At last. In just 2 or 3 years time, men could be using long-term contraception, which doesn't involve condoms. According to a recent press release by the Parsemus Foundation, (a not-for-profit organisation who develop low-priced medical solutions), trials of a new male contraceptive injection, Vasalgel, are showing promising results.
Did you just say injection? Yes, a small injection in your scrotum. Though that's a squeamish thought in itself, the treatment is said to be a relatively painless procedure. But if no human trials have been conducted yet, how can they be so sure?
During recent tests on baboons, 3 males were injected with Vasalgel, and they were left to cohabit with over 10 female baboons. After 6 months, none of the female baboons had become pregnant, although the tests have not been concluded. Next year, the Parsemus Foundation will have a lot more information about the effectiveness of Vasalgel.
Developers hope Vasalgel will be inexpensive, reversible and long-term. They want it to cost approximately the same as a flat screen TV. A spokesperson said: 'with enough public support, we hope to get Vasalgel on the market in 2016-2017.' The foundation will be requesting public donations to help fund the clinical tests on humans in 2015.
Despite the huge attention Vasalgel is currently receiving, people are still raising many questions – how does it work? Is the injection painful? Is it completely safe? And is it reversible?
Taking the novelty of Vasalgel into account, it comes as no surprise that people have their doubts. Before you get excited and hail the new dawn of safe sex, here are a few facts to give you more insight about the product:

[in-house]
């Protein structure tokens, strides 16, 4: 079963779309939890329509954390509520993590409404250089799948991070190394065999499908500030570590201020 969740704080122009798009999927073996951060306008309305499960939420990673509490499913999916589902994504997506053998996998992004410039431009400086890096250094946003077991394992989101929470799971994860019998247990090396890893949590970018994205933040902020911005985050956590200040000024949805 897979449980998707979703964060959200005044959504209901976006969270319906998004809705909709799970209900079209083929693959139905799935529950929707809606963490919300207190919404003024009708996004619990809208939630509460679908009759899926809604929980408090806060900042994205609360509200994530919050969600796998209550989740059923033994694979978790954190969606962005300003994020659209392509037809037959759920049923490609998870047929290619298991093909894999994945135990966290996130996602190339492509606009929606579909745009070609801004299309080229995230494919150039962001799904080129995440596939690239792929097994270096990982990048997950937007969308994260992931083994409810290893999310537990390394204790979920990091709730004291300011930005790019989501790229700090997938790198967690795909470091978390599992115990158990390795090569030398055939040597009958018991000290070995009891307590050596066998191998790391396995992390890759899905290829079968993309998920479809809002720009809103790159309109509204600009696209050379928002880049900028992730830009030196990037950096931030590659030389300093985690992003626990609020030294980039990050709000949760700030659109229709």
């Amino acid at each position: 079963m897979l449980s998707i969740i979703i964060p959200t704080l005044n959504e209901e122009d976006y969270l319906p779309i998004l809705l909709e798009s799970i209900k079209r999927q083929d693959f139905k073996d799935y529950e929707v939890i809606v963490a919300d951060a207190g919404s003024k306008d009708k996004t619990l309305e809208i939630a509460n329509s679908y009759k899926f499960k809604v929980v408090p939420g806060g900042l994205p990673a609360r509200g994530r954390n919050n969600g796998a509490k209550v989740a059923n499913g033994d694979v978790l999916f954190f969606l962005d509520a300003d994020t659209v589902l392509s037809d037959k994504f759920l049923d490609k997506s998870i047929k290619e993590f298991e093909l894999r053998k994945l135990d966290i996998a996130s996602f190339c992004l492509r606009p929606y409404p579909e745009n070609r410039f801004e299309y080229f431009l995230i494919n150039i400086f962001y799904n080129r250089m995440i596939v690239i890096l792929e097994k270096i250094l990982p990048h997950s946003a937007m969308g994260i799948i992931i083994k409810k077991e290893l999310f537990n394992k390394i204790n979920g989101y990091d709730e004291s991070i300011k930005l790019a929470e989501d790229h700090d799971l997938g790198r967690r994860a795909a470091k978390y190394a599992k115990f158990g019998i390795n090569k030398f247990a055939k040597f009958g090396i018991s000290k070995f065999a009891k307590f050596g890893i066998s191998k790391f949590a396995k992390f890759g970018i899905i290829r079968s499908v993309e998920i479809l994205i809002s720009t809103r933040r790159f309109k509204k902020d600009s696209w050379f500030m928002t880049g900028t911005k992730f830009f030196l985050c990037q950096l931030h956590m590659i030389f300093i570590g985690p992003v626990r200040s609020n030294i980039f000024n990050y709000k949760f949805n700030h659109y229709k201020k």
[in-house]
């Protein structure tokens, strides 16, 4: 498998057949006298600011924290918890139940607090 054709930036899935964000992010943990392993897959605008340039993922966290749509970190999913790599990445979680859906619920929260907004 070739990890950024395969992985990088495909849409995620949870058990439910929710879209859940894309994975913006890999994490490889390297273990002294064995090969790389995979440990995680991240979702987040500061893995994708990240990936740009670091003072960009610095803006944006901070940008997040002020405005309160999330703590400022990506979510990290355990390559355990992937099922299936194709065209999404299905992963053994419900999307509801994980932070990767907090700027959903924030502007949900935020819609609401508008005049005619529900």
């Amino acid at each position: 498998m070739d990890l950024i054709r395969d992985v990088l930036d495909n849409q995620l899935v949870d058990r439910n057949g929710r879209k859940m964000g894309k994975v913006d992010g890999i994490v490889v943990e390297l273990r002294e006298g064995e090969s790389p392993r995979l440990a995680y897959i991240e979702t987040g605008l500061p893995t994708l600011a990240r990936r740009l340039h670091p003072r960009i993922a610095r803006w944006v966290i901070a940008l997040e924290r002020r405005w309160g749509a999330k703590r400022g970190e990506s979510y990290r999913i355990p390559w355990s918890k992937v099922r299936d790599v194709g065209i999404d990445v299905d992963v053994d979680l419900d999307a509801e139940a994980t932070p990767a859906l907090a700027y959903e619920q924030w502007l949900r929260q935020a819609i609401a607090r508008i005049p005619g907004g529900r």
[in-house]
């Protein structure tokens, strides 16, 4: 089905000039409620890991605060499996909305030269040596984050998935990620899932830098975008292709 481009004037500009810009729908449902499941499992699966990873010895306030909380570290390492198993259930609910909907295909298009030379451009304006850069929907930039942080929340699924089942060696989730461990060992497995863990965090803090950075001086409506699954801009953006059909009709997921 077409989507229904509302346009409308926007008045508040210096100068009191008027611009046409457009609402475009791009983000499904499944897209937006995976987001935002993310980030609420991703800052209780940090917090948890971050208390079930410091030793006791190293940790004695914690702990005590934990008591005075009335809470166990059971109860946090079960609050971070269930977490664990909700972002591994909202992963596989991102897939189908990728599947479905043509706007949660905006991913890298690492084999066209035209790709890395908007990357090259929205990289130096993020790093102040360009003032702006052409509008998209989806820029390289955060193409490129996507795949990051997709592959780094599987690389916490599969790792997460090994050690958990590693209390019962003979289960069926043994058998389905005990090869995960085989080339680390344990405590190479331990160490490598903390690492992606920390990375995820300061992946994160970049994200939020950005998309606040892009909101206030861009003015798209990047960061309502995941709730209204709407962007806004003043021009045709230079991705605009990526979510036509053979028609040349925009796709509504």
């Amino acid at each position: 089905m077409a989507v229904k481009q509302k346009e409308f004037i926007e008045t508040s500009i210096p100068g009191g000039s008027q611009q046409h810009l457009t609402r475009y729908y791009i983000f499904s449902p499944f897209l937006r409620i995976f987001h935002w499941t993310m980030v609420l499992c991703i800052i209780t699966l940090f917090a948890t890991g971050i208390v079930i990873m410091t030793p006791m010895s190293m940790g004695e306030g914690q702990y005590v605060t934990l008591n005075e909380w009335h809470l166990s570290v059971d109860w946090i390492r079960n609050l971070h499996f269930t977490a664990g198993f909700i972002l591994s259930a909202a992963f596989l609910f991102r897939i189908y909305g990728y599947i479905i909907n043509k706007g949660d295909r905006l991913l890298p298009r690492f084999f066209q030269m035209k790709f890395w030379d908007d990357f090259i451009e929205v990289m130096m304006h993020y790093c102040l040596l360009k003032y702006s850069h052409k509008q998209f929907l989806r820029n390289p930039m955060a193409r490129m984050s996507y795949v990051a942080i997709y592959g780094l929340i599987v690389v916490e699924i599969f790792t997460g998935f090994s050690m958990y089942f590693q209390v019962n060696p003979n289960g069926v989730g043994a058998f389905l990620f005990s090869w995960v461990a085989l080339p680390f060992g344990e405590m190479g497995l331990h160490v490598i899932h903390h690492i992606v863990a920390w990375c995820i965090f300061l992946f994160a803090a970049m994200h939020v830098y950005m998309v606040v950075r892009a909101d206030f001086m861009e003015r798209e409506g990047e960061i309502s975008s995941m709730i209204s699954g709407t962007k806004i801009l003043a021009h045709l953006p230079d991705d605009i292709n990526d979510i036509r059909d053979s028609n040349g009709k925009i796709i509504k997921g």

Despite what the name may suggest, Vasalgel is not a petroleum jelly. Rather, it is a polymer hydrogel, which more or less means a gel, which acts as a new form of contraception for men.
Unlike the pill, which you swallow with some water, or a male condom, which is used externally, Vasalgel is an injection. The injection is administered via a quick shot in the vas deferens, a tube that carries sperm, where it creates a nearly solid plug. This makes it nigh on impossible for sperm to pass through the tubes, thus breaking down the fertilisation process.
The medical procedure is similar to a no-scalpel vasectomy, in which a doctor applies a local anaesthetic to a man's genital region before a small puncture hole is administered to his scrotum. This obstructs the trajectory of his sperm, so that it can't leave the body. A Vasalgel treatment will take around ten to twenty minutes, similar to the no-scalpel vasectomy.
Considering there would otherwise be some pain during the procedure, it is likely the injection will involve a local aesthetic, as with a no-scalpel vasectomy. Therefore it does appear the procedure will not involve much pain. However, it's difficult to tell at the moment because the trials have only been carried out on baboons.
A big selling point of Vasalgel lies in its reversibility. Should you suddenly decide to undo the procedure, all you need to do is visit the doctor for another quick injection, one that flushes out the plug that was formed initially. Since the treatment is easily undone, as proven in lab tests involving rabbits, you can change your mind at any stage, be it in 4 months or 4 years. Still, further tests are needed to verify the medication's effectiveness.
If all planned tests involving animals and humans go as expected, Vasalgel may be hitting the UK market as early as 2016 or 2017. Surely that's a good thing? Anything that allows individuals to maintain control over their own fertility can only be a positive move.